The quais are packed full of humanity. Kids jostle to fill up squirt guns at the fountain in the playground. Chatters sit at the chess tables and on the edge of the canal with cans of 1664. If it wasn’t for the ubiquitous masks, you could be forgiven for asking “what lockdown?”
We’re only a few days away from the start of the deconfinement. May 8th being Armistice Day here – and a warm spring day – it might as well have been the kick off. There were no police to be found, a stark contrast to the platoons that patrolled the canal over the past few months.
May 11th is almost here. I’m starting to get messages from businesses that they will soon be open. My tattoo guy posted the new protocol for their salon on Instagram. Storefronts are changing and being shined up. Workers are installing plexiglass everywhere. We bought a 50 pack of disposable face masks. Hand sanitizer is on sale anywhere there is a cash register.
The nursery below our new place is going to reopen on Monday. One of the caretakers was wiping down the plastic cars that have sat idle on their patio. I wonder how it will go with little ones crawling all over each other. Our nursery is reopening too but will prioritize children of parents who cannot work from home or who are in a situation of social difficulty. It’s safe to say that we will be among the last to get the call. Then we will have to decide if we want to put him there for the remaining weeks before the summertime.
It doesn’t really make sense for us anyways. We’re working out a deal with our babysitter to take care of the kids full time here until further notice. The old nursery is also next to our old place and so there is a logistical aspect to take into account – one that most likely involves a bus and therefore probably too much exposure for our liking.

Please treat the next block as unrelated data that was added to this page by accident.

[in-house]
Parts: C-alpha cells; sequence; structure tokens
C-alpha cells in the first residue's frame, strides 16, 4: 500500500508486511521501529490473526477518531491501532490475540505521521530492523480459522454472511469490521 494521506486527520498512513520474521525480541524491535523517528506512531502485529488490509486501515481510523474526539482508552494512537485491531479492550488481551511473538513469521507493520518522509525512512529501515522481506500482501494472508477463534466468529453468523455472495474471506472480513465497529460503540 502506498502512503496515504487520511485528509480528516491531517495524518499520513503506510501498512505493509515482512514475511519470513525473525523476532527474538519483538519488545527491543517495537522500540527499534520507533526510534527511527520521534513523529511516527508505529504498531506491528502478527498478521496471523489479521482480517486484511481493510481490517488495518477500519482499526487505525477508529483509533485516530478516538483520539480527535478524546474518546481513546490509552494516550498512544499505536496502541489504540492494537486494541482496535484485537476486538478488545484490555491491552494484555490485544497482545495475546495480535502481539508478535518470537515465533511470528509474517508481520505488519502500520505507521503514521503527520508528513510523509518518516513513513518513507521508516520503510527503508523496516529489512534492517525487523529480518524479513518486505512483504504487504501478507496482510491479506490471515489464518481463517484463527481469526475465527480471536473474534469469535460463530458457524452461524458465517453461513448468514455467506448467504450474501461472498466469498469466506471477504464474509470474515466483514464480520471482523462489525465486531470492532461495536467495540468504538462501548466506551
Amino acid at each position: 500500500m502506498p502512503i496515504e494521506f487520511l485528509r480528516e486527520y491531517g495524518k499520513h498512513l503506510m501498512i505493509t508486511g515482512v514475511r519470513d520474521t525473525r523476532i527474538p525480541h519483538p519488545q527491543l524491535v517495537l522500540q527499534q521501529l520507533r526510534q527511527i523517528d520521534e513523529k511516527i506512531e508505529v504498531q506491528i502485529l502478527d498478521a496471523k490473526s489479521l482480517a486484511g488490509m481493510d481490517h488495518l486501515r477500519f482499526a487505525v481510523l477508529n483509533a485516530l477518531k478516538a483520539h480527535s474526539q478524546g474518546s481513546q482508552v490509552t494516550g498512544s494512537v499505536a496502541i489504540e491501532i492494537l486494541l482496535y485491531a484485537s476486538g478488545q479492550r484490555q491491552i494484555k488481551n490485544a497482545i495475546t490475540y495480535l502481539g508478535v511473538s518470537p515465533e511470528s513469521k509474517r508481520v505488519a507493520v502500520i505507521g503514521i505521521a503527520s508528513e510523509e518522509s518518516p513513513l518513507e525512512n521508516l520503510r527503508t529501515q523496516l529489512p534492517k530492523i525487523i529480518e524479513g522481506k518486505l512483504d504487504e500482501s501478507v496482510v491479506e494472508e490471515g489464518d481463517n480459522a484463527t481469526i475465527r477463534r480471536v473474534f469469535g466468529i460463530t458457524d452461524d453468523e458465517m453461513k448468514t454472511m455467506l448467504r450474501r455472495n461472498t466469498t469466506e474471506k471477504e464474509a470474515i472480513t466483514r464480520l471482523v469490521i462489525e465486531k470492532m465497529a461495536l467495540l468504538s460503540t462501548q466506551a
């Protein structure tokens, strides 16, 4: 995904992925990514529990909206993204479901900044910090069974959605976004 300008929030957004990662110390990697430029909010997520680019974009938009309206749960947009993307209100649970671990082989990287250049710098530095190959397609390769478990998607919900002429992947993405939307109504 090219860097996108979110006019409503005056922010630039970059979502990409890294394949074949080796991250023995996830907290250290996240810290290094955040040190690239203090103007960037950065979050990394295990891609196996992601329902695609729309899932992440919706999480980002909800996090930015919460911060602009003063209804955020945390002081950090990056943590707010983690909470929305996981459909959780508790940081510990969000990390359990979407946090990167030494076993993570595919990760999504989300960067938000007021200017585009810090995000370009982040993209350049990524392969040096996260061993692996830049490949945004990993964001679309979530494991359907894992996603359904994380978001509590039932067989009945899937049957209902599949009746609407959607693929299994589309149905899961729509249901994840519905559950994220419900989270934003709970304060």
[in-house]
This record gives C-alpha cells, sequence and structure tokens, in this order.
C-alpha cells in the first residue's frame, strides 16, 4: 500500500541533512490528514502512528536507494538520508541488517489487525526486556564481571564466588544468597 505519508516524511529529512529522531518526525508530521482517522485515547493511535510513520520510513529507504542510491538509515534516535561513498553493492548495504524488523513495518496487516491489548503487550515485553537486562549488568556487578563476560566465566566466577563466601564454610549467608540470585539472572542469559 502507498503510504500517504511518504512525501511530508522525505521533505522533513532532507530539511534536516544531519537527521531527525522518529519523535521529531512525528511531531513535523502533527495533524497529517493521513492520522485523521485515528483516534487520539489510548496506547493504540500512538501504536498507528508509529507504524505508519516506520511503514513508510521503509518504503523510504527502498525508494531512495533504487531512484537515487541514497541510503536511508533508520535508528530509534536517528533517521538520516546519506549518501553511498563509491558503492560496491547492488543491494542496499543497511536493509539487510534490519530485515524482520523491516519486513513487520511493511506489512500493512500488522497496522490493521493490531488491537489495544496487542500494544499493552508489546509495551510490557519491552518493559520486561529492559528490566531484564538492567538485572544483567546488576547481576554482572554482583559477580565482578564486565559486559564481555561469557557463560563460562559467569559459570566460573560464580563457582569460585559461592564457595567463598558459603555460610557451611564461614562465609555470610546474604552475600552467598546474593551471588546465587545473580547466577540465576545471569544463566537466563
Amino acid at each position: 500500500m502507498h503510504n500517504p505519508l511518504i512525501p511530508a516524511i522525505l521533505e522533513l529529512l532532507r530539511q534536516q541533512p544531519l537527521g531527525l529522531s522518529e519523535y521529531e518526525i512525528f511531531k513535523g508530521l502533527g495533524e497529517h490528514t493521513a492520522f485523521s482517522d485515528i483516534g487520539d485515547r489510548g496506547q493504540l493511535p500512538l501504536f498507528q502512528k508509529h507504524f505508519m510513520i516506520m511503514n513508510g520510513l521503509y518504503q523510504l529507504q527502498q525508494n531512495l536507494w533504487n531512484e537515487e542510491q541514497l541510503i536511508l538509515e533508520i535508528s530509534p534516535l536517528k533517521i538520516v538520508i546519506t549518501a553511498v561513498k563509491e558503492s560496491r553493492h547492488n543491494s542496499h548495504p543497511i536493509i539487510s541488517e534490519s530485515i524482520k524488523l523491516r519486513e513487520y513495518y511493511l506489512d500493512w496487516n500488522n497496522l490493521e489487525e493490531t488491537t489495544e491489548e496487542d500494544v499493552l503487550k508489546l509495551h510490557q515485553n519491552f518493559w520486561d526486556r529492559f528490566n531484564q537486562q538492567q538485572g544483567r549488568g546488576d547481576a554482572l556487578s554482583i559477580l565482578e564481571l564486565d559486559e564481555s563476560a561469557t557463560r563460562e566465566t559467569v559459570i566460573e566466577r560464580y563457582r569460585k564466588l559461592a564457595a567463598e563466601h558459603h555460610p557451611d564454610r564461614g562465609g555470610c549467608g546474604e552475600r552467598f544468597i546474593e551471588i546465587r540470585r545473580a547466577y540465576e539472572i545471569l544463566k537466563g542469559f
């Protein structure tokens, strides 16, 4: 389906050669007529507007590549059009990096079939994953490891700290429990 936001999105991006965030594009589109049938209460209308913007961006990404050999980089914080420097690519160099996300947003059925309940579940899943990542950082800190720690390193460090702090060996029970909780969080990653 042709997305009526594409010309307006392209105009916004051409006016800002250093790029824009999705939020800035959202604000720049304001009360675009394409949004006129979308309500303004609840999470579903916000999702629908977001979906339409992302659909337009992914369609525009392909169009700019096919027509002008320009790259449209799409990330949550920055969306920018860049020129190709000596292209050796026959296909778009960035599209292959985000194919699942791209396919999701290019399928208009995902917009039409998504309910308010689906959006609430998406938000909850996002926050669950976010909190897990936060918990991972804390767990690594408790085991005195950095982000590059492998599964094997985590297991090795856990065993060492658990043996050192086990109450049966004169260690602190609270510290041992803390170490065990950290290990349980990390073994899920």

Our eldest is slated for a return to school on the 25th of May. Again we will have to make a decision. It’s easier to get him to his school since he can ride on the back of our bike. Will it make sense? Will that mysterious children’s heart disease cause schools to close back down? Will we feel comfortable taking a risk when he will be perfectly fine here with the babysitter? At four years old he is missing out on the education and social aspects including things like learning to control his emotions and the physical activity of playing with kids his age. Losing four months of education could have lasting effects.
Those effects are nothing compared to having him get sick though. Most indications point to children passing relatively unscathed during the pandemic. So the only thing to do is to follow closely, see how it works or doesn’t with the first few waves of students, and make a decision when the time comes. If signs are positive – the Rt is below 1, there is not an uptick in child covid-19 cases, none of the teachers at our school get the disease – then we will consider it.
It will certainly be the biggest decision for us since the start of the coronavirus. Up until this point we were driven by forces beyond our control. We managed to move, yes, but we really had no agency in the decision, the former situation was no longer sustainable. We followed governmental instructions. Our companies extended working from home until June at least. We are doing nothing more than keeping our ship on course down a river for which there is no map.
This fact of reality has firmly shifted our mindset. Buddha would be proud: we live only in the present. We can’t plan so the future is what it will be. We are not responsible for our recent actions in the past so there is no need to regret. Even the yearning for old times is fading with each passing day into a vague cloud of nostalgia. The past is what it was.
One day at a time. If you need me, I’ll be grilling.